Note: Some medicines may be used to treat a variety of conditions (indications) and this article refers to just some of the common conditions treatable by these medicines.
Source: Therapeutic Goods Administration, Consumer Medicines Information (CMI) and Product Information (PI) documents for selected medicines.
In 2017–18, PBS prescriptions were dispensed to 17.0 million Australians (69% of the population). Population dispensing rates increased with age—young people aged 0–14 had the lowest rates of dispensed prescriptions (173 per 100 people), and the highest rates were among those aged 85 and over (6,077 prescriptions per 100 people). Similar patterns were seen for both males and females (Figure 4).
Over half of PBS and RPBS medicines were dispensed to people aged 65 and over (53%). Within specific age groups, people aged 65 to 74 had the highest number of dispensed prescriptions and accounted for the highest Australian Government expenditure.
When adjusting for the difference in population age structure, the overall rate of dispensed prescriptions fell slightly (3.5%) between 2013–14 and 2017–18 from 1,137 to 1,097 prescriptions per 100 population (Figure 1). This was particularly the case for above co-payment prescriptions, where age-standardised dispensing rates per 100 people fell 11% (from 847 to 754 per 100 people).
The fall in subsidised prescription rates occurred for all age groups with the exception of those aged 85 and over. It was most apparent for the 55–64 age group, for which the age-specific prescribing rate fell 16%, and the 0–14 age group with a 13% fall. This is at least in part due to the reduction in cost for medicines leading to more scripts to fall under the patient co-payment amount. This flow on effect results from various factors including the introduction of generic medicines onto the PBS and other Australian Government measures focussed on the sustainability of the PBS.
This chart displays the above co-payment prescriptions, total prescriptions, government expenditure and patient expenditure measures for PBS and RPBS prescriptions for 2017–18 by age group for females (on the left axis) and males (on the right axis). Patients with unknown demographics are excluded from this visualisation. The measures can be viewed by volume and age-specific rate for the population. In total there were 159.1 million PBS and RPBS prescriptions supplied to patients aged 65 or over in 2017–18, accounting for $5.7 billion of Government expenditure.
Figure 4 data table (139KB XLSX)
In addition to prescribed medicines, certain types of medicines and other health care products may be available from supermarkets, health food outlets or from pharmacies without a prescription. Among over-the-counter medicines sold in pharmacies, natural health products were the largest-selling items, with an estimated expenditure in 2016–17 of $1.4 billion. These include vitamin and mineral supplements, herbal medicines, homeopathic preparations and probiotics. Analgesics were the second-largest-selling group ($392.2 million) (Figure 5).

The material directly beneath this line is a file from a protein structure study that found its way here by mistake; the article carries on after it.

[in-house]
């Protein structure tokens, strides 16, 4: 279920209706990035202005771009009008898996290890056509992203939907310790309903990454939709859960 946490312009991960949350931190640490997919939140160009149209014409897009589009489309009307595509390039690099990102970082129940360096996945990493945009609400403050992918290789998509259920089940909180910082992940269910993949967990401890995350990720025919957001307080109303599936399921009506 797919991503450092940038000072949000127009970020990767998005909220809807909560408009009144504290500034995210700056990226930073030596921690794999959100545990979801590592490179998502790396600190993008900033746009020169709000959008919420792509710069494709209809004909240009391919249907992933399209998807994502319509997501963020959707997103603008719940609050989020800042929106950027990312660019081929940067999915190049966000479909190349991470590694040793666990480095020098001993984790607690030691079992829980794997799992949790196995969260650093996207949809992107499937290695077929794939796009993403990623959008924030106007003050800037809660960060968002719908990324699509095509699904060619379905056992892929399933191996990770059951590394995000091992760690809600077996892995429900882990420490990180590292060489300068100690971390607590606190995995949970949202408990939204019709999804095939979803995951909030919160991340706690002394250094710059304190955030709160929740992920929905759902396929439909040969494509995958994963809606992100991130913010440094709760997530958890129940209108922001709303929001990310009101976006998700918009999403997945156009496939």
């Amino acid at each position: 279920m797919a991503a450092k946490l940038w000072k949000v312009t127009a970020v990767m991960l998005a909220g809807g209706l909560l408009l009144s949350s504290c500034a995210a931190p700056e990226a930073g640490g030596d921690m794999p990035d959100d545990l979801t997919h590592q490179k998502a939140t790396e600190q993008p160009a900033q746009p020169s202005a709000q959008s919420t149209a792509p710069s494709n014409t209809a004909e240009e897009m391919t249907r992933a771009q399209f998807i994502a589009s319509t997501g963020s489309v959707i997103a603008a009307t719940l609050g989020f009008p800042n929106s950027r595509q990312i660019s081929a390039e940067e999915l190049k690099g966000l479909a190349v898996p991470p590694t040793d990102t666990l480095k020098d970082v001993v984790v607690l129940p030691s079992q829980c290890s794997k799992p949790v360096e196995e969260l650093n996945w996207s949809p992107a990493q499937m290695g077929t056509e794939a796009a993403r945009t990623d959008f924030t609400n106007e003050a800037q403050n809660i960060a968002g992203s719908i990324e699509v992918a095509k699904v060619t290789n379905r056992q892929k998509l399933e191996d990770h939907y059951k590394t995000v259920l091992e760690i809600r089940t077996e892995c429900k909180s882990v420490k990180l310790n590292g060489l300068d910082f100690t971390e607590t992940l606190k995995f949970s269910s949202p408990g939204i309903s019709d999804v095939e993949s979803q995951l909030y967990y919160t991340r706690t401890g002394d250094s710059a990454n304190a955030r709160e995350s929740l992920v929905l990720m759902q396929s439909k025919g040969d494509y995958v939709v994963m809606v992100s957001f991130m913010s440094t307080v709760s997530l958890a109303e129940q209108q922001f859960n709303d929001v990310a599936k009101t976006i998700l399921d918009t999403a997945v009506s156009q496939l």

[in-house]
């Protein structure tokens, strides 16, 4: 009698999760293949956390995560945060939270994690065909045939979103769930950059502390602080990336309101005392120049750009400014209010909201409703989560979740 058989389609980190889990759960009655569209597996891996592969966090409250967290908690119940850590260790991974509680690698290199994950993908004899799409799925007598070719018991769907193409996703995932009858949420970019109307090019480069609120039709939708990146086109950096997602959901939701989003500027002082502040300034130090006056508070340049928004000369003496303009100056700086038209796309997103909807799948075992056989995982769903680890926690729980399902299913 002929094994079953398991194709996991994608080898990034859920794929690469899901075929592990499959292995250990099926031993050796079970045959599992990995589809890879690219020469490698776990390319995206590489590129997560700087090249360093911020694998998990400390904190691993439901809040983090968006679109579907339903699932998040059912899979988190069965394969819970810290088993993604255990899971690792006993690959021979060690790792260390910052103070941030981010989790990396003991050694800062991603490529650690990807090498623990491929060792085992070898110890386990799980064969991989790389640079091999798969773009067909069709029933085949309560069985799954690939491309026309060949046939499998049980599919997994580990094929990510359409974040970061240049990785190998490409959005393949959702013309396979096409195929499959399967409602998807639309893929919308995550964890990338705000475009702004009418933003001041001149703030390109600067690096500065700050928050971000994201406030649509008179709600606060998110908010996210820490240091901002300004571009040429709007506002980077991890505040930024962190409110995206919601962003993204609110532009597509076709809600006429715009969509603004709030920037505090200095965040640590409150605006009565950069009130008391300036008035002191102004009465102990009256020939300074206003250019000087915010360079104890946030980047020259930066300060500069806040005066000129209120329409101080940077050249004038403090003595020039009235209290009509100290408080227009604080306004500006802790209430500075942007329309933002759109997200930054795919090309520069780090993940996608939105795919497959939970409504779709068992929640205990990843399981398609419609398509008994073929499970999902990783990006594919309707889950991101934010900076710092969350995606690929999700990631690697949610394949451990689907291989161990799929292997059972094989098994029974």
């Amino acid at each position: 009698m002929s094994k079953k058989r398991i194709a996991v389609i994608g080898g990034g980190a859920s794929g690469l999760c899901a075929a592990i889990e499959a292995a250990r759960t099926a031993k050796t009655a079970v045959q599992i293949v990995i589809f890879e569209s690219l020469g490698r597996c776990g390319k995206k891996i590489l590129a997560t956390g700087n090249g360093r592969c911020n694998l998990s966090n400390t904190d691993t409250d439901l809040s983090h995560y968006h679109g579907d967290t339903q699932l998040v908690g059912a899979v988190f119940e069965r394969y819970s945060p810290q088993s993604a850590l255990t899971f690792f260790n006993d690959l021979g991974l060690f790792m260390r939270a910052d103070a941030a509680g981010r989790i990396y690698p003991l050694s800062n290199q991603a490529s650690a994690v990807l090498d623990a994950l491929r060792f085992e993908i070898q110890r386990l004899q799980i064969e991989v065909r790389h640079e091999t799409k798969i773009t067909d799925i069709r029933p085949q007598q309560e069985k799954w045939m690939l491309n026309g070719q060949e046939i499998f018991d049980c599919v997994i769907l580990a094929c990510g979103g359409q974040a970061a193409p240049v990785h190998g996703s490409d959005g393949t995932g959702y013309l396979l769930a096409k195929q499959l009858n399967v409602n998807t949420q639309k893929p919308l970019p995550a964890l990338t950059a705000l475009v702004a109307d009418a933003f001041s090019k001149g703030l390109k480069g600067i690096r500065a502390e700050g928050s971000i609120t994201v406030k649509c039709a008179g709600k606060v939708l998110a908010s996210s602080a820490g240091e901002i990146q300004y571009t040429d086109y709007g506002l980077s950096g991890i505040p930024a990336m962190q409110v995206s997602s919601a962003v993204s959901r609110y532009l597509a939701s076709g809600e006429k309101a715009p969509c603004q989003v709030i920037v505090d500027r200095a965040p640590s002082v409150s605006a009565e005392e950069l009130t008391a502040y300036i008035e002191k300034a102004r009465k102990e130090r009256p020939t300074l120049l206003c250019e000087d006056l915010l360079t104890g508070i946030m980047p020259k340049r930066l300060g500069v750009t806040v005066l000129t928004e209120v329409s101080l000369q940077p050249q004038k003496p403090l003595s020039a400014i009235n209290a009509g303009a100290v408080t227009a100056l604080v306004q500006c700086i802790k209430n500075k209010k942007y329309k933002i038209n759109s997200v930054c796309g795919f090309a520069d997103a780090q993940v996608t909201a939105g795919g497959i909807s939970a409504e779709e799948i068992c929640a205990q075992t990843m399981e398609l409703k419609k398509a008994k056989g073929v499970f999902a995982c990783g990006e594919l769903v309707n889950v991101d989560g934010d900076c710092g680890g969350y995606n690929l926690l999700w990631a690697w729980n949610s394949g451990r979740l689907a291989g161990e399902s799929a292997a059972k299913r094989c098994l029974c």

Compared with the previous year, growth in sales in 2016–17 was greatest for smoking cessation aids, at 7.2% and allergy products at 6.9%.
This chart displays total expenditure and number of units for medicines available over-the-counter from pharmacies in 2015–16 and 2016–17. Consumers spent an estimated $1,422.2 million on natural health products in 2016–17, retreating slightly from the expenditure of $1,466.6 million in 2015–16, with an approximate increase of 500,000 items.
Figure 5 data table (139KB XLSX)
For more information on medicines in the health system, see:
ABS (Australian Bureau of Statistics) 2011. ABS Australian Demographic Statistics, Jun 2011. ABS cat. no. 3101.0. Canberra: ABS.
ABS 2018. ABS Australian Demographic Statistics, Jun 2018. ABS cat. no. 3101.0. Canberra: ABS.
AIHW (Australian Institute of Health and Welfare) 2019. Health expenditure Australia 2017–18. Cat. no. HWE 077. Canberra: AIHW.
Department of Health 2017a. What is hepatitis C?—fact sheet for consumers. Canberra: Department of Health. Viewed 25 February 2020.
Department of Health 2017b. What are Deeds of Agreement? Canberra: Department of Health. Viewed 25 February 2020.
Department of Health 2018a. Expenditure and Prescriptions Twelve Months to 30 June 2018. Canberra: Department of Health. Viewed 21 February 2020.
Department of Health 2018b. Anniversary Price Reductions. Canberra: Department of Health. Viewed 25 February 2020.
Department of Health 2020a. Price Disclosure. Canberra: Department of Health. Viewed 25 February 2020, 12 March 2020.
Department of Health 2020b. First New Brand Price Reductions. Canberra: Department of Health. Viewed 25 February 2020.
IRI (Information Resources Incorporated) 2018a. National Australia Grocery 2016–17. Unpublished data. Melbourne: IRI.
IRI 2018b. National Australia Pharmacy 2016–17. Unpublished data. Melbourne: IRI.